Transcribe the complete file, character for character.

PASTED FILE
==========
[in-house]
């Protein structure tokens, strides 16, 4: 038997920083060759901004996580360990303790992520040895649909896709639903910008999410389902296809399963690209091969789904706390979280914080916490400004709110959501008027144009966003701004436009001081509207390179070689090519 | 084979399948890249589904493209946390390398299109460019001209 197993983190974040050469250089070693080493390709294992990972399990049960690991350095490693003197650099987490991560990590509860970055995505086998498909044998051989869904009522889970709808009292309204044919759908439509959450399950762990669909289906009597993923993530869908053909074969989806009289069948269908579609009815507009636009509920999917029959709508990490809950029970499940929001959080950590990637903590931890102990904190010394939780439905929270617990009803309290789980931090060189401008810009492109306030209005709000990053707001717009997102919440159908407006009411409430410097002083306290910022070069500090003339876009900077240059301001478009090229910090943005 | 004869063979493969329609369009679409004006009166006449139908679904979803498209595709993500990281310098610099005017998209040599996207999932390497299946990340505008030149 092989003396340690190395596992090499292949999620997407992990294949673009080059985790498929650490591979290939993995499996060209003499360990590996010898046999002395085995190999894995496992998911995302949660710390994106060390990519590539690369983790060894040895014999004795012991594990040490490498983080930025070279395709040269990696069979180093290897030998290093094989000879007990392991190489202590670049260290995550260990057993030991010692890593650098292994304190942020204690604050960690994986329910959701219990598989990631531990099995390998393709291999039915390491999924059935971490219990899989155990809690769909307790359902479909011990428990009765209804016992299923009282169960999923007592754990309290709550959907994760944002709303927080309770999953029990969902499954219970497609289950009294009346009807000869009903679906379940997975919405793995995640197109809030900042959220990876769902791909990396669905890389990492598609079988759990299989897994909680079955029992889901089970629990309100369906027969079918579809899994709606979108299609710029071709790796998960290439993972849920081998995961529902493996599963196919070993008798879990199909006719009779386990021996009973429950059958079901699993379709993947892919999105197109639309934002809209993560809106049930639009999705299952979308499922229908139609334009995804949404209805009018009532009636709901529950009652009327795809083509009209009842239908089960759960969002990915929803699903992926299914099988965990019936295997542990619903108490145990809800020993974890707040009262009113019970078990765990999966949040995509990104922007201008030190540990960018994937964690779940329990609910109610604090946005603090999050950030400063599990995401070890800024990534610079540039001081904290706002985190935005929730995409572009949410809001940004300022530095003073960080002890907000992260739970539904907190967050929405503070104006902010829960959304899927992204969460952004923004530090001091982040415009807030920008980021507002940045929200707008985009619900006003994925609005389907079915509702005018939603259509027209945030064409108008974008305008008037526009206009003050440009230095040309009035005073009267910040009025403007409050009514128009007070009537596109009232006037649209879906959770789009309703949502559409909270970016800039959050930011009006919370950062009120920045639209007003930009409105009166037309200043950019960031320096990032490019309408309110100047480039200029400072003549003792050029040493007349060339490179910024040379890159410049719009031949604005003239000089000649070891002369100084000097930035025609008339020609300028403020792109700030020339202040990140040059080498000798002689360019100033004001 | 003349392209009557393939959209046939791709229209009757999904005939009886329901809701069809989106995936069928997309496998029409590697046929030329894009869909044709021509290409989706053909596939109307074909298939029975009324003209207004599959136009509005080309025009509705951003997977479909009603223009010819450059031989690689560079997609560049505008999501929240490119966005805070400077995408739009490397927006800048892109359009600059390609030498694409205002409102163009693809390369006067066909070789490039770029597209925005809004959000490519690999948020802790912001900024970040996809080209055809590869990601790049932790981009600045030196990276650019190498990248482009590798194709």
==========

[in-house]
């Protein structure tokens, strides 16, 4: 038997920083060759901004996580360990303790992520040895649909896709639903910008999410389902296809399963690209091969789904706390979280914080916490400004709110959501008027144009966003701004436009001081509207390179070689090519 | 084979399948890249589904493209946390390398299109460019001209 197993983190974040050469250089070693080493390709294992990972399990049960690991350095490693003197650099987490991560990590509860970055995505086998498909044998051989869904009522889970709808009292309204044919759908439509959450399950762990669909289906009597993923993530869908053909074969989806009289069948269908579609009815507009636009509920999917029959709508990490809950029970499940929001959080950590990637903590931890102990904190010394939780439905929270617990009803309290789980931090060189401008810009492109306030209005709000990053707001717009997102919440159908407006009411409430410097002083306290910022070069500090003339876009900077240059301001478009090229910090943005 | 004869063979493969329609369009679409004006009166006449139908679904979803498209595709993500990281310098610099005017998209040599996207999932390497299946990340505008030149 092989003396340690190395596992090499292949999620997407992990294949673009080059985790498929650490591979290939993995499996060209003499360990590996010898046999002395085995190999894995496992998911995302949660710390994106060390990519590539690369983790060894040895014999004795012991594990040490490498983080930025070279395709040269990696069979180093290897030998290093094989000879007990392991190489202590670049260290995550260990057993030991010692890593650098292994304190942020204690604050960690994986329910959701219990598989990631531990099995390998393709291999039915390491999924059935971490219990899989155990809690769909307790359902479909011990428990009765209804016992299923009282169960999923007592754990309290709550959907994760944002709303927080309770999953029990969902499954219970497609289950009294009346009807000869009903679906379940997975919405793995995640197109809030900042959220990876769902791909990396669905890389990492598609079988759990299989897994909680079955029992889901089970629990309100369906027969079918579809899994709606979108299609710029071709790796998960290439993972849920081998995961529902493996599963196919070993008798879990199909006719009779386990021996009973429950059958079901699993379709993947892919999105197109639309934002809209993560809106049930639009999705299952979308499922229908139609334009995804949404209805009018009532009636709901529950009652009327795809083509009209009842239908089960759960969002990915929803699903992926299914099988965990019936295997542990619903108490145990809800020993974890707040009262009113019970078990765990999966949040995509990104922007201008030190540990960018994937964690779940329990609910109610604090946005603090999050950030400063599990995401070890800024990534610079540039001081904290706002985190935005929730995409572009949410809001940004300022530095003073960080002890907000992260739970539904907190967050929405503070104006902010829960959304899927992204969460952004923004530090001091982040415009807030920008980021507002940045929200707008985009619900006003994925609005389907079915509702005018939603259509027209945030064409108008974008305008008037526009206009003050440009230095040309009035005073009267910040009025403007409050009514128009007070009537596109009232006037649209879906959770789009309703949502559409909270970016800039959050930011009006919370950062009120920045639209007003930009409105009166037309200043950019960031320096990032490019309408309110100047480039200029400072003549003792050029040493007349060339490179910024040379890159410049719009031949604005003239000089000649070891002369100084000097930035025609008339020609300028403020792109700030020339202040990140040059080498000798002689360019100033004001 | 003349392209009557393939959209046939791709229209009757999904005939009886329901809701069809989106995936069928997309496998029409590697046929030329894009869909044709021509290409989706053909596939109307074909298939029975009324003209207004599959136009509005080309025009509705951003997977479909009603223009010819450059031989690689560079997609560049505008999501929240490119966005805070400077995408739009490397927006800048892109359009600059390609030498694409205002409102163009693809390369006067066909070789490039770029597209925005809004959000490519690999948020802790912001900024970040996809080209055809590869990601790049932790981009600045030196990276650019190498990248482009590798194709």